When First District Supervisor Hilda Solis was elected to the Los Angeles County Board of Supervisors in 2014, there were only two women on the board—she and Supervisor Sheila Kuehl.
Now, she’s leading an all-female board.
Solis reassumed position of Los Angeles County Board of Supervisors chairwoman on Dec. 7. Solis also held the position in 2016, but many things have changed.
“After a few years, (in 2016), we saw another couple of termed out members, (Supervisor Don Knabe and Supervisor Michael Antonovich), and with that two other women came on board,” Solis said.
“So, we had four women and that was good. It changed a lot as far as our dynamics and how we interacted with each other.
“It’s about getting the assistance or the aid out there,” she continued. “Those are the values that we bring to the board, and now with the full complement of five women, it’s even more impactful.”
The chairwoman position is a rotating role that is limited to a year and then passed on to the other members in order of seniority. Solis’ priorities are combatting homelessness and building affordable housing, especially during the COVID-19 pandemic.
“The homelessness in LA County continues to rise, also because of COVID,” Solis said. “We are trying to ramp up interim, low-income and long-term housing as soon as possible. It started before the pandemic but now it’s magnified. You can see the gaping hole in lack of access to health care, housing, jobs and education. It’s an all-in focus for us.”
Much of the money from the CARES Act that LA County received, or the Coronavirus Aid, Relief, and Economic Security Act, which is a $2 trillion stimulus bill for the purpose of economic relief for the country, already went out, but there is still a need, Solis said.
“I’m happy that they are concluding a packet in Washington of over $900 billion to provide more assistance to people who are unemployed and to families,” Solis said.
“PPP, or Paycheck Protection Program for small businesses, is also very important for those businesses who have really taken the brunt of the economic crash.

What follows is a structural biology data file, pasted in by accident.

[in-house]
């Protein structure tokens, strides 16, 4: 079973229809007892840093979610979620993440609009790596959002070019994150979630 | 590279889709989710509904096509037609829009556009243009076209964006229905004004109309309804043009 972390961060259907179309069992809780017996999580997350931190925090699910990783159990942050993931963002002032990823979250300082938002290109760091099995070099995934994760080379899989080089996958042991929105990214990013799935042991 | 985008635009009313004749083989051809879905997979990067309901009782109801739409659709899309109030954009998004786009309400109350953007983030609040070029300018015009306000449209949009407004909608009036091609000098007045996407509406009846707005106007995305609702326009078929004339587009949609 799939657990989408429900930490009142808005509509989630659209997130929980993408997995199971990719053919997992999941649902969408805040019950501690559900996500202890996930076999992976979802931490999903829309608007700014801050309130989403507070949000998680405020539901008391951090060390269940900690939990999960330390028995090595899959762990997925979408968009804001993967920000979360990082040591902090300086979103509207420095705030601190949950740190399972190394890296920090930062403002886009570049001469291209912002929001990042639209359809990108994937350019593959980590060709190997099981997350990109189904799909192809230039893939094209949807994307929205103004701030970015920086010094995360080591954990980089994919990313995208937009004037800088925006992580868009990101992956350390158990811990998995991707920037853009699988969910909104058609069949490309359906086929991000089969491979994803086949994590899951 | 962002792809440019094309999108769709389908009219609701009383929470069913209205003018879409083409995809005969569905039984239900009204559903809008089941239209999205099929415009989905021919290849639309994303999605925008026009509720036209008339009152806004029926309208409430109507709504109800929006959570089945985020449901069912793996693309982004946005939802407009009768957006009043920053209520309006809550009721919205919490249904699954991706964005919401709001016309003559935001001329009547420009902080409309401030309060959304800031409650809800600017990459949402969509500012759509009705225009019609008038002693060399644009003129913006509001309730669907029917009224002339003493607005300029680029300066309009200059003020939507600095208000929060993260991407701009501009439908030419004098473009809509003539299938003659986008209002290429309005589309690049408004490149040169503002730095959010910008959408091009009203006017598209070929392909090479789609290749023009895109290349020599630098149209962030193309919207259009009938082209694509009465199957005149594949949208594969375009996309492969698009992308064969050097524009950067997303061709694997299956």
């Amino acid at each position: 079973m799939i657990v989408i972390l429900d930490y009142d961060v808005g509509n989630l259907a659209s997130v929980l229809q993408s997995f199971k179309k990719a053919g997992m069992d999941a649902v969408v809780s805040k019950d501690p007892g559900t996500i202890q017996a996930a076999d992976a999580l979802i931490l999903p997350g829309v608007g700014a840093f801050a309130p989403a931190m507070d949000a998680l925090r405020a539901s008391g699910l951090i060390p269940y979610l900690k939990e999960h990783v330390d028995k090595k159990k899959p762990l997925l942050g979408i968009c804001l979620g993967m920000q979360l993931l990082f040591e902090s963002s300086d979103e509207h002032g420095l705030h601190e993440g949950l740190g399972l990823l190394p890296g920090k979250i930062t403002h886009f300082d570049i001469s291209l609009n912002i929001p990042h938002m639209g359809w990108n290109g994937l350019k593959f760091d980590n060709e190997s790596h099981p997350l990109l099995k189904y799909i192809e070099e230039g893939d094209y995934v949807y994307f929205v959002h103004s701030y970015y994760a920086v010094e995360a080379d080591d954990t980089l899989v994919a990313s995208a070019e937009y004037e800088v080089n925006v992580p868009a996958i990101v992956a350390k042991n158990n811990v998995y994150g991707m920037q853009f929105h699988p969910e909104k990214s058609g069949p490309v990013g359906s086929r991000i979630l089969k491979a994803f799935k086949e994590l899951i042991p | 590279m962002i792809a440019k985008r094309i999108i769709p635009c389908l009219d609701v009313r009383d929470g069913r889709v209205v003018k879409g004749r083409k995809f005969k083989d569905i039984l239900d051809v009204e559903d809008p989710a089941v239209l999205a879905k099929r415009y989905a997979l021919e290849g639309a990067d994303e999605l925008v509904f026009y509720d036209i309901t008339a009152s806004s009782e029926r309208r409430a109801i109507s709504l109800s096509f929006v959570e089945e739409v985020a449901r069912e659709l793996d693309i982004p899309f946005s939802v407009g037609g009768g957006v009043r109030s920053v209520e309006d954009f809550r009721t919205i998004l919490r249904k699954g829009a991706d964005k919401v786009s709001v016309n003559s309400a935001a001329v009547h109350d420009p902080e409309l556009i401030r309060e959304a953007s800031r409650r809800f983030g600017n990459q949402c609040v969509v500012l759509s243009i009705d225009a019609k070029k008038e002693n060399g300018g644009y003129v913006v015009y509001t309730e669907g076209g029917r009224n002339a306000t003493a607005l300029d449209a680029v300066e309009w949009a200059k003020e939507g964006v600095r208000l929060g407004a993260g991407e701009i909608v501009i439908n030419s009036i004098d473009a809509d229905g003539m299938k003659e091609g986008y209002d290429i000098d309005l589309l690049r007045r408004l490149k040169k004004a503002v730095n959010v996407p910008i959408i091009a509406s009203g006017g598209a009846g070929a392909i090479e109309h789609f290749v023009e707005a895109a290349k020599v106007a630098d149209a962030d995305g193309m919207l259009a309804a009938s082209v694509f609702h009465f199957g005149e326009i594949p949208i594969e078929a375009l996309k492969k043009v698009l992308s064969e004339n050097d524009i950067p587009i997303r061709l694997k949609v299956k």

“We were able to use about $46 million from our CARES Act money from the county to develop 332 units of interim housing. The monies are going to help us provide the sufficient foundation for assistance to the unemployed as well as rental relief and providing enough funding to get the COVID-19 vaccine out. We want to make sure that our hospital systems and workers are being taken care of. The money will pay from the vaccine and the administration of that as well as small businesses who need the relief now.”
Despite the federal relief funding, Solis said it will not fix everything.
“We are going to need more funding after January 20, when the Biden and Harris administration comes in, and we will need to work with Congress to get more funding for local and county government,” Solis said.
“The (county) government we run here is for everybody. We’re talking about infrastructure, hospitals, clinics and other essential services, but we need the money to keep our operation of county government running.”
Solis said there is a pressure that comes with being chairwoman. She has been regularly working hands-on with department heads and coming into the office every day.
“It wasn’t done deliberately,” Solis said about her schedule. “The need was so great to make sure that we were keeping on top of what was happening.”
Since March, Solis has also been working closely with the LA County Economic Resiliency Task Force for an economic recovery plan. The task force is designed to come up with a plan to form recommendations for phased economic recovery for Los Angeles County to reopen safely.
The task force’s plan will “articulate what the needs of stakeholders during this time and what the county should be doing, how we can streamline and cut red tape and reimagine how we deal with our communities,” Solis said.